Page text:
• Ask about transport services.  If they are transporting do they deliver to the airport, or to the treatment center?
  • Ask them about their fee, what specifically their fee covers.
  • If an interventionist has a website and is making a lot of claims about their training, expertise or certification, the specific trainings, education, certifications, and licensure should be listed on their website.  If it’s vague, or doesn’t exist, beware.
  • Ask the interventionist/treatment consultant/treatment specialist about their training, their credentials then check out what they tell you.
  • If they make any kind of guarantee’s or promises about their services, that seem too good to be true, they are probably too good to be true.
  • If you are speaking with anyone and feel you are being pressured or bullied in some way, please hang up. 
  • Ask the interventionist what other work they do besides interventions.  Are they running a sober living home?  Are they a sober companion – charging a fee for spending time with a person in recovery? 

I recently received a referral from an interventionist that said the case, “needed a woman’s touch”.  What this interventionist didn’t say was that his inexperience, lack of clinical training, and fear about practicing out of the scope of his knowledge base was why he was referring the case to me.  It had nothing to do with a case “needing a woman’s touch”.

Unfortunately, and it saddens me to say this – there is a lot of fraud and corruption within the addiction treatment industry today and there are unscrupulous people taking advantage of families, especially when they are in the midst of a crisis.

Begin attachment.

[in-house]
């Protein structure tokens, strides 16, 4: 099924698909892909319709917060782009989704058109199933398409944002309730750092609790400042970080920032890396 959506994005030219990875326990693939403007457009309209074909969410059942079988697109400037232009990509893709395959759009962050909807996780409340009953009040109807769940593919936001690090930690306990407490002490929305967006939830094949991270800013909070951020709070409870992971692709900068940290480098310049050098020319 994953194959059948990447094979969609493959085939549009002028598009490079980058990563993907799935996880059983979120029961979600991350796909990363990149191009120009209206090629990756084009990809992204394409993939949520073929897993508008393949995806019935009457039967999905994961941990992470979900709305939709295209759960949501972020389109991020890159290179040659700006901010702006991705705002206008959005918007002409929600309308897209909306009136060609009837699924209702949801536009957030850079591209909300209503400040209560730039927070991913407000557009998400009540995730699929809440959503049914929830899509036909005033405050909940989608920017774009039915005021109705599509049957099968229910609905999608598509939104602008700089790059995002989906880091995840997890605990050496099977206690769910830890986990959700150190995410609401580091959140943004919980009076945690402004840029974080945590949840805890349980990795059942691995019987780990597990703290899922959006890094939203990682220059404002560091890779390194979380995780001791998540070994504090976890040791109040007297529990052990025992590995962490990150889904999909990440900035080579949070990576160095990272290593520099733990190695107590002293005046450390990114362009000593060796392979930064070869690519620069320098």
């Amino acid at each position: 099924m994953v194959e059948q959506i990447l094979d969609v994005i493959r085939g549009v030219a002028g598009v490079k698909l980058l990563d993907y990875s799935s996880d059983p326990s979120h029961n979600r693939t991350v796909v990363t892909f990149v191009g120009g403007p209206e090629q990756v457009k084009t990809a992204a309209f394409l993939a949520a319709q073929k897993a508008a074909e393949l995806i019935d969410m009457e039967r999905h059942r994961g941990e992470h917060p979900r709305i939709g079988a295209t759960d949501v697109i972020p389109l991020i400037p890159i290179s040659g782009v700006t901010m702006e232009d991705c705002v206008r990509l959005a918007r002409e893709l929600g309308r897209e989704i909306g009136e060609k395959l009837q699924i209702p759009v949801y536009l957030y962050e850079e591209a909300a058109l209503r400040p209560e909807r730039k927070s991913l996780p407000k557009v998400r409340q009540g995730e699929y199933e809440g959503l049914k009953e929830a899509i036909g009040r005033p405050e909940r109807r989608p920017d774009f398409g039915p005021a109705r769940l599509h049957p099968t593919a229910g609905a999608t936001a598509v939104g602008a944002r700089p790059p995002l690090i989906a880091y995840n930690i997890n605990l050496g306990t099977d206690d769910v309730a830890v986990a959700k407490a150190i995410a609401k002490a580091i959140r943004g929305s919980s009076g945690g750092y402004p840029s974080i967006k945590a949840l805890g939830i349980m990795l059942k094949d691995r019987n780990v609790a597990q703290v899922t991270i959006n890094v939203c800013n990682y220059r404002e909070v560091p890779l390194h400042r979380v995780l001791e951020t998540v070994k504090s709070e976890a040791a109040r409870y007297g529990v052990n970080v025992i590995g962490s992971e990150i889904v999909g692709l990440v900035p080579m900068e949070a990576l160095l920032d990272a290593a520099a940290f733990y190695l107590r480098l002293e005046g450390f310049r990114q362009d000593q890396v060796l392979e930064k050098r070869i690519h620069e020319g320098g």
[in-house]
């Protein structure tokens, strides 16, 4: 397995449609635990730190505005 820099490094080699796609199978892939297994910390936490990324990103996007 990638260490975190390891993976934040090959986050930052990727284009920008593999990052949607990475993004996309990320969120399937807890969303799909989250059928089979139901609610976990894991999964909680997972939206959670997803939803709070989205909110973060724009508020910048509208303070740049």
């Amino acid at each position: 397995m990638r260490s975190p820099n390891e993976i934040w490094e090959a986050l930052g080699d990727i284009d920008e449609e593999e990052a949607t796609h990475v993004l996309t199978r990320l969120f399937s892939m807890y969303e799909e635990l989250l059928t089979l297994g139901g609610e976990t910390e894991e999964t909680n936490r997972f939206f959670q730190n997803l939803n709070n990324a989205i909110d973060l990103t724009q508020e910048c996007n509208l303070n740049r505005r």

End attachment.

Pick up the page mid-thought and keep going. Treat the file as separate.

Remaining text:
Many people that are sober from substances have decided to work in our field and for that I am grateful, as they bring a lot of experience, strength and hope to those that are new in recovery and these folks can help to show them the way.  However, there are also a lot of people that may or may not be in recovery, that are simply in this industry to make money, that are inexperienced, lack training and they will over promise and under deliver time and time again, and take advantage of families in crisis.  Unfortunately, as the addiction treatment industry is not regulated (unless you are licensed professional) unsuspecting families are easy targets.


There are a lot of excellent treatment centers, interventionists, and clinicians that do a great job of providing good, quality treatment. I see no problem with referring to trusted providers in the health and wellness industry that have demonstrated expertise and experience in treating a variety of addictions or mental health disorders.  I do this all the time and I have never, ever expected a treatment center or other provider (therapist, IOP (Intensive Outpatient Program), PHP (Partial Hospitalization Program) to refer back to me, Never!

Now many of the programs I’ve referred to, do refer back to me, and the reason is simple, because it’s in the best interest of the client.  But if a client can be better served elsewhere I am in full support of that and I will assist in helping them find another provider.